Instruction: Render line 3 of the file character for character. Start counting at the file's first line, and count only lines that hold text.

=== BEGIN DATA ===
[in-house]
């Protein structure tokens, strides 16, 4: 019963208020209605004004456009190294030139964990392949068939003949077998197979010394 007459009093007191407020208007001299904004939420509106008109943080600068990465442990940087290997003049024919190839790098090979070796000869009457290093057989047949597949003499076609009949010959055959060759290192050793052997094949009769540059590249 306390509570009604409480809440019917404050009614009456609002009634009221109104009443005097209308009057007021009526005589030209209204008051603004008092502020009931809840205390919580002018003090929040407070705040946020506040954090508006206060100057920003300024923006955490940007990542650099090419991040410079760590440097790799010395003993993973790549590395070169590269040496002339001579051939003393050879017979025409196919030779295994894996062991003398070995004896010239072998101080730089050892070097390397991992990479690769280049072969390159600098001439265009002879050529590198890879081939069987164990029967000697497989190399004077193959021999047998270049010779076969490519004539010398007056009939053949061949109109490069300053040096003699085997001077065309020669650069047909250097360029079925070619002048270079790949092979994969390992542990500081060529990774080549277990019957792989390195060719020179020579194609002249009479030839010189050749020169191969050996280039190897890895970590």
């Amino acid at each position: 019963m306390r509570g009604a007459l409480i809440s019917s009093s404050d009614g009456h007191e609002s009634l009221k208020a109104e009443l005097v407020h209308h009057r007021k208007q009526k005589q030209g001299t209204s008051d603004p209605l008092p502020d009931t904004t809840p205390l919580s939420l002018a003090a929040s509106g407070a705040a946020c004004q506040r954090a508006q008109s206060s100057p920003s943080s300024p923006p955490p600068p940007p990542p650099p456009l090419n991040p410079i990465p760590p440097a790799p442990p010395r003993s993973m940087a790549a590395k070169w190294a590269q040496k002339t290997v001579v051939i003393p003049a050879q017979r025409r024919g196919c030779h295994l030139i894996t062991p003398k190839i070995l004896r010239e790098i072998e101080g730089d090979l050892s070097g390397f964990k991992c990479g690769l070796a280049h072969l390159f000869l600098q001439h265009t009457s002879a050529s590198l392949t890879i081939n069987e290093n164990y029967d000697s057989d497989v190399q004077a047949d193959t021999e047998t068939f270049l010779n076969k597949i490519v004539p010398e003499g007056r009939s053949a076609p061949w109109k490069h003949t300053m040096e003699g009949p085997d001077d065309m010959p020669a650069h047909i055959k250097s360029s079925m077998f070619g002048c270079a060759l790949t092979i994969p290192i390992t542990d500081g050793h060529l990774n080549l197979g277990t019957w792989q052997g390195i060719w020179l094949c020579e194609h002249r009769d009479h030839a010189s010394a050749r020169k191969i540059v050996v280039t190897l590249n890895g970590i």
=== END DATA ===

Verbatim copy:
């Amino acid at each position: 019963m306390r509570g009604a007459l409480i809440s019917s009093s404050d009614g009456h007191e609002s009634l009221k208020a109104e009443l005097v407020h209308h009057r007021k208007q009526k005589q030209g001299t209204s008051d603004p209605l008092p502020d009931t904004t809840p205390l919580s939420l002018a003090a929040s509106g407070a705040a946020c004004q506040r954090a508006q008109s206060s100057p920003s943080s300024p923006p955490p600068p940007p990542p650099p456009l090419n991040p410079i990465p760590p440097a790799p442990p010395r003993s993973m940087a790549a590395k070169w190294a590269q040496k002339t290997v001579v051939i003393p003049a050879q017979r025409r024919g196919c030779h295994l030139i894996t062991p003398k190839i070995l004896r010239e790098i072998e101080g730089d090979l050892s070097g390397f964990k991992c990479g690769l070796a280049h072969l390159f000869l600098q001439h265009t009457s002879a050529s590198l392949t890879i081939n069987e290093n164990y029967d000697s057989d497989v190399q004077a047949d193959t021999e047998t068939f270049l010779n076969k597949i490519v004539p010398e003499g007056r009939s053949a076609p061949w109109k490069h003949t300053m040096e003699g009949p085997d001077d065309m010959p020669a650069h047909i055959k250097s360029s079925m077998f070619g002048c270079a060759l790949t092979i994969p290192i390992t542990d500081g050793h060529l990774n080549l197979g277990t019957w792989q052997g390195i060719w020179l094949c020579e194609h002249r009769d009479h030839a010189s010394a050749r020169k191969i540059v050996v280039t190897l590249n890895g970590i």